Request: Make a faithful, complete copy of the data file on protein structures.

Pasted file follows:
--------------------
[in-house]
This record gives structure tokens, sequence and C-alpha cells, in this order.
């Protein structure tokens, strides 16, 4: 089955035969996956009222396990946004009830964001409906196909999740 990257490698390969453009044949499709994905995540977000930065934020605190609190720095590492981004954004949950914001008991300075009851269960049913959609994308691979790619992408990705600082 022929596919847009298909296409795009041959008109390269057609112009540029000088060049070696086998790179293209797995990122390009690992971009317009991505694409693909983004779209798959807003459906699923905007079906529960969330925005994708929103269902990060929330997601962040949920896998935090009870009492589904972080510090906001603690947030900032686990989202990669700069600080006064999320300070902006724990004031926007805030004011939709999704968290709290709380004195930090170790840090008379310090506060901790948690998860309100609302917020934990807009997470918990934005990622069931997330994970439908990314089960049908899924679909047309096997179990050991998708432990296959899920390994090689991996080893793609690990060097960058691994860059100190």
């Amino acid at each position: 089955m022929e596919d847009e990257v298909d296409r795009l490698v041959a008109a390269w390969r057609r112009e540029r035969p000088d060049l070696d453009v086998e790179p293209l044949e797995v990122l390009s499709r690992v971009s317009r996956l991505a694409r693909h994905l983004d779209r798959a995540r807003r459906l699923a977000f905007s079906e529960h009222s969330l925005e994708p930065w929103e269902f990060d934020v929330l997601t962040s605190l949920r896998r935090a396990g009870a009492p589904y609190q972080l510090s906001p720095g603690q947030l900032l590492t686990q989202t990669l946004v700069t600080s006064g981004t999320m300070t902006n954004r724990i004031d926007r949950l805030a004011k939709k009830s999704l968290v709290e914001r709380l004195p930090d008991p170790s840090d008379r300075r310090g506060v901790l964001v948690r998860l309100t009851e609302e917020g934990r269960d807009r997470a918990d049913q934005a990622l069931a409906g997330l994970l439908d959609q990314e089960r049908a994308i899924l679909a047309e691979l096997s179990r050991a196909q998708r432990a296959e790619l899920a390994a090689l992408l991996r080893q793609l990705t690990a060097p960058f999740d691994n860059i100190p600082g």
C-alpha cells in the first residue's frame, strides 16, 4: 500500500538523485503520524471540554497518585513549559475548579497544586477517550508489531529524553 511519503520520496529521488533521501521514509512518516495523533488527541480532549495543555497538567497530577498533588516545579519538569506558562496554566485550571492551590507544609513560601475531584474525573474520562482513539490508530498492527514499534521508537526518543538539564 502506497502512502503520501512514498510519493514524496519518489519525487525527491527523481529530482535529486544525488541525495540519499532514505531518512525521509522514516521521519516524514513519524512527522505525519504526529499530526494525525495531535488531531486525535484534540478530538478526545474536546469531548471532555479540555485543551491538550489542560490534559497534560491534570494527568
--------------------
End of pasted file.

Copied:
[in-house]
This record gives structure tokens, sequence and C-alpha cells, in this order.
């Protein structure tokens, strides 16, 4: 089955035969996956009222396990946004009830964001409906196909999740 990257490698390969453009044949499709994905995540977000930065934020605190609190720095590492981004954004949950914001008991300075009851269960049913959609994308691979790619992408990705600082 022929596919847009298909296409795009041959008109390269057609112009540029000088060049070696086998790179293209797995990122390009690992971009317009991505694409693909983004779209798959807003459906699923905007079906529960969330925005994708929103269902990060929330997601962040949920896998935090009870009492589904972080510090906001603690947030900032686990989202990669700069600080006064999320300070902006724990004031926007805030004011939709999704968290709290709380004195930090170790840090008379310090506060901790948690998860309100609302917020934990807009997470918990934005990622069931997330994970439908990314089960049908899924679909047309096997179990050991998708432990296959899920390994090689991996080893793609690990060097960058691994860059100190």
């Amino acid at each position: 089955m022929e596919d847009e990257v298909d296409r795009l490698v041959a008109a390269w390969r057609r112009e540029r035969p000088d060049l070696d453009v086998e790179p293209l044949e797995v990122l390009s499709r690992v971009s317009r996956l991505a694409r693909h994905l983004d779209r798959a995540r807003r459906l699923a977000f905007s079906e529960h009222s969330l925005e994708p930065w929103e269902f990060d934020v929330l997601t962040s605190l949920r896998r935090a396990g009870a009492p589904y609190q972080l510090s906001p720095g603690q947030l900032l590492t686990q989202t990669l946004v700069t600080s006064g981004t999320m300070t902006n954004r724990i004031d926007r949950l805030a004011k939709k009830s999704l968290v709290e914001r709380l004195p930090d008991p170790s840090d008379r300075r310090g506060v901790l964001v948690r998860l309100t009851e609302e917020g934990r269960d807009r997470a918990d049913q934005a990622l069931a409906g997330l994970l439908d959609q990314e089960r049908a994308i899924l679909a047309e691979l096997s179990r050991a196909q998708r432990a296959e790619l899920a390994a090689l992408l991996r080893q793609l990705t690990a060097p960058f999740d691994n860059i100190p600082g």
C-alpha cells in the first residue's frame, strides 16, 4: 500500500538523485503520524471540554497518585513549559475548579497544586477517550508489531529524553 511519503520520496529521488533521501521514509512518516495523533488527541480532549495543555497538567497530577498533588516545579519538569506558562496554566485550571492551590507544609513560601475531584474525573474520562482513539490508530498492527514499534521508537526518543538539564 502506497502512502503520501512514498510519493514524496519518489519525487525527491527523481529530482535529486544525488541525495540519499532514505531518512525521509522514516521521519516524514513519524512527522505525519504526529499530526494525525495531535488531531486525535484534540478530538478526545474536546469531548471532555479540555485543551491538550489542560490534559497534560491534570494527568